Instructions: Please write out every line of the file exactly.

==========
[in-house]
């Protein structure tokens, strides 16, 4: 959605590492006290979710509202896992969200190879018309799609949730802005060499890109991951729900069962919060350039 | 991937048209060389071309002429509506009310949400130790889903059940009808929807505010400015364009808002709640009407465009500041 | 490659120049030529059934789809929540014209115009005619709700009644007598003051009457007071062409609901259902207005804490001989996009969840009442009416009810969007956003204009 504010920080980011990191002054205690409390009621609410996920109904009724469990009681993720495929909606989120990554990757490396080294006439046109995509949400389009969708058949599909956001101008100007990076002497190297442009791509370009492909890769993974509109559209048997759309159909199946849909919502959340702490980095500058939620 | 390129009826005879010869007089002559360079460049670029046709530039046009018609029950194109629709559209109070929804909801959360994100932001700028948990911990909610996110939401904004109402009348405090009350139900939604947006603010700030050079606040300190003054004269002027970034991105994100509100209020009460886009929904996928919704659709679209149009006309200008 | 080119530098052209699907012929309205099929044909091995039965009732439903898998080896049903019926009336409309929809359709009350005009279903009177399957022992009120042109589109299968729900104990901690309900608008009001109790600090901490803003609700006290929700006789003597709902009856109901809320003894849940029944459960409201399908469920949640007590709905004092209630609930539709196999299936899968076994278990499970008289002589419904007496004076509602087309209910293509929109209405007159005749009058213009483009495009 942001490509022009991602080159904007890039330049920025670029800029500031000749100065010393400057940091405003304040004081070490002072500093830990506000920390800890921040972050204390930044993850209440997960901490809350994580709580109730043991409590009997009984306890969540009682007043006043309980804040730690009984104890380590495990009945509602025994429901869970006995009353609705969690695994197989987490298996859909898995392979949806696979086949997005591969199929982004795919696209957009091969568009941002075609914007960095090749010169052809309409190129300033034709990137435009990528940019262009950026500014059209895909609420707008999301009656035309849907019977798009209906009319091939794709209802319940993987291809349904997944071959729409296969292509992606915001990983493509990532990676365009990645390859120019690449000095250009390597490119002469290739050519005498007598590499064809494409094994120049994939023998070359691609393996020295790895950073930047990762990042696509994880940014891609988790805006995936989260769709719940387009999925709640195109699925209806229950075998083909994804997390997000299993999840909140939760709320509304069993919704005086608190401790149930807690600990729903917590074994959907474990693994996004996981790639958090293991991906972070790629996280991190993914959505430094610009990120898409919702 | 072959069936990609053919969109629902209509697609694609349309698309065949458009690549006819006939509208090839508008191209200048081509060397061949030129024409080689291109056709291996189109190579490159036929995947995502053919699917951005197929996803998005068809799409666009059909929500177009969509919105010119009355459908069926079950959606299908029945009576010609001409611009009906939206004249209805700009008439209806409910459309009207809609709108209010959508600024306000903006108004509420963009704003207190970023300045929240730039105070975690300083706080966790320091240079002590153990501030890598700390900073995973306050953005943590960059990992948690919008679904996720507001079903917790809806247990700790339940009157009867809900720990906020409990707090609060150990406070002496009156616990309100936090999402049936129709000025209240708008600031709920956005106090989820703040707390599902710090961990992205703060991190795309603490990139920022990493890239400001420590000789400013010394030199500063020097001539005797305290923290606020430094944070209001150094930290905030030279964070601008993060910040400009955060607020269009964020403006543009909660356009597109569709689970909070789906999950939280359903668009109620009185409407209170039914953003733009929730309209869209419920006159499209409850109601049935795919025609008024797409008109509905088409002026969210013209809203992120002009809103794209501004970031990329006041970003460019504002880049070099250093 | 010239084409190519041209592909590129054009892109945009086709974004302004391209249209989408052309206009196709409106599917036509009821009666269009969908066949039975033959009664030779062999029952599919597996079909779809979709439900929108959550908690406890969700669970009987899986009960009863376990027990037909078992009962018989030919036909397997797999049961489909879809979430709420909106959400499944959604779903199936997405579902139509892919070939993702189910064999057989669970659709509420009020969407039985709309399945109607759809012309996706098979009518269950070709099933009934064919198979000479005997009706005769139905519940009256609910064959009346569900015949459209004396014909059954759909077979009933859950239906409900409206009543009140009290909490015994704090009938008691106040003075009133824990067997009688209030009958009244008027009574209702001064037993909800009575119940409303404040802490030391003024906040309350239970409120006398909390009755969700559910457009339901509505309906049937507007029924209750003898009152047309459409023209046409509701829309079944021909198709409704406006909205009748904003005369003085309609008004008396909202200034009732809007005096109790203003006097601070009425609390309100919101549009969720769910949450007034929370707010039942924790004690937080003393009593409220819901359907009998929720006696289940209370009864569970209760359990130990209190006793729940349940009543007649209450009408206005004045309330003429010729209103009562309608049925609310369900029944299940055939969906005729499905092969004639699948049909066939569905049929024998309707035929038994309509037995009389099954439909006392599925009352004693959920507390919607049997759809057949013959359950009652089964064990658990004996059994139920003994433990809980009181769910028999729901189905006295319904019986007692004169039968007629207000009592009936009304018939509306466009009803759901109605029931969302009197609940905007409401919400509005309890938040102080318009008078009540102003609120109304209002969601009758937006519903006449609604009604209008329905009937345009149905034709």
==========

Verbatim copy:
[in-house]
């Protein structure tokens, strides 16, 4: 959605590492006290979710509202896992969200190879018309799609949730802005060499890109991951729900069962919060350039 | 991937048209060389071309002429509506009310949400130790889903059940009808929807505010400015364009808002709640009407465009500041 | 490659120049030529059934789809929540014209115009005619709700009644007598003051009457007071062409609901259902207005804490001989996009969840009442009416009810969007956003204009 504010920080980011990191002054205690409390009621609410996920109904009724469990009681993720495929909606989120990554990757490396080294006439046109995509949400389009969708058949599909956001101008100007990076002497190297442009791509370009492909890769993974509109559209048997759309159909199946849909919502959340702490980095500058939620 | 390129009826005879010869007089002559360079460049670029046709530039046009018609029950194109629709559209109070929804909801959360994100932001700028948990911990909610996110939401904004109402009348405090009350139900939604947006603010700030050079606040300190003054004269002027970034991105994100509100209020009460886009929904996928919704659709679209149009006309200008 | 080119530098052209699907012929309205099929044909091995039965009732439903898998080896049903019926009336409309929809359709009350005009279903009177399957022992009120042109589109299968729900104990901690309900608008009001109790600090901490803003609700006290929700006789003597709902009856109901809320003894849940029944459960409201399908469920949640007590709905004092209630609930539709196999299936899968076994278990499970008289002589419904007496004076509602087309209910293509929109209405007159005749009058213009483009495009 942001490509022009991602080159904007890039330049920025670029800029500031000749100065010393400057940091405003304040004081070490002072500093830990506000920390800890921040972050204390930044993850209440997960901490809350994580709580109730043991409590009997009984306890969540009682007043006043309980804040730690009984104890380590495990009945509602025994429901869970006995009353609705969690695994197989987490298996859909898995392979949806696979086949997005591969199929982004795919696209957009091969568009941002075609914007960095090749010169052809309409190129300033034709990137435009990528940019262009950026500014059209895909609420707008999301009656035309849907019977798009209906009319091939794709209802319940993987291809349904997944071959729409296969292509992606915001990983493509990532990676365009990645390859120019690449000095250009390597490119002469290739050519005498007598590499064809494409094994120049994939023998070359691609393996020295790895950073930047990762990042696509994880940014891609988790805006995936989260769709719940387009999925709640195109699925209806229950075998083909994804997390997000299993999840909140939760709320509304069993919704005086608190401790149930807690600990729903917590074994959907474990693994996004996981790639958090293991991906972070790629996280991190993914959505430094610009990120898409919702 | 072959069936990609053919969109629902209509697609694609349309698309065949458009690549006819006939509208090839508008191209200048081509060397061949030129024409080689291109056709291996189109190579490159036929995947995502053919699917951005197929996803998005068809799409666009059909929500177009969509919105010119009355459908069926079950959606299908029945009576010609001409611009009906939206004249209805700009008439209806409910459309009207809609709108209010959508600024306000903006108004509420963009704003207190970023300045929240730039105070975690300083706080966790320091240079002590153990501030890598700390900073995973306050953005943590960059990992948690919008679904996720507001079903917790809806247990700790339940009157009867809900720990906020409990707090609060150990406070002496009156616990309100936090999402049936129709000025209240708008600031709920956005106090989820703040707390599902710090961990992205703060991190795309603490990139920022990493890239400001420590000789400013010394030199500063020097001539005797305290923290606020430094944070209001150094930290905030030279964070601008993060910040400009955060607020269009964020403006543009909660356009597109569709689970909070789906999950939280359903668009109620009185409407209170039914953003733009929730309209869209419920006159499209409850109601049935795919025609008024797409008109509905088409002026969210013209809203992120002009809103794209501004970031990329006041970003460019504002880049070099250093 | 010239084409190519041209592909590129054009892109945009086709974004302004391209249209989408052309206009196709409106599917036509009821009666269009969908066949039975033959009664030779062999029952599919597996079909779809979709439900929108959550908690406890969700669970009987899986009960009863376990027990037909078992009962018989030919036909397997797999049961489909879809979430709420909106959400499944959604779903199936997405579902139509892919070939993702189910064999057989669970659709509420009020969407039985709309399945109607759809012309996706098979009518269950070709099933009934064919198979000479005997009706005769139905519940009256609910064959009346569900015949459209004396014909059954759909077979009933859950239906409900409206009543009140009290909490015994704090009938008691106040003075009133824990067997009688209030009958009244008027009574209702001064037993909800009575119940409303404040802490030391003024906040309350239970409120006398909390009755969700559910457009339901509505309906049937507007029924209750003898009152047309459409023209046409509701829309079944021909198709409704406006909205009748904003005369003085309609008004008396909202200034009732809007005096109790203003006097601070009425609390309100919101549009969720769910949450007034929370707010039942924790004690937080003393009593409220819901359907009998929720006696289940209370009864569970209760359990130990209190006793729940349940009543007649209450009408206005004045309330003429010729209103009562309608049925609310369900029944299940055939969906005729499905092969004639699948049909066939569905049929024998309707035929038994309509037995009389099954439909006392599925009352004693959920507390919607049997759809057949013959359950009652089964064990658990004996059994139920003994433990809980009181769910028999729901189905006295319904019986007692004169039968007629207000009592009936009304018939509306466009009803759901109605029931969302009197609940905007409401919400509005309890938040102080318009008078009540102003609120109304209002969601009758937006519903006449609604009604209008329905009937345009149905034709």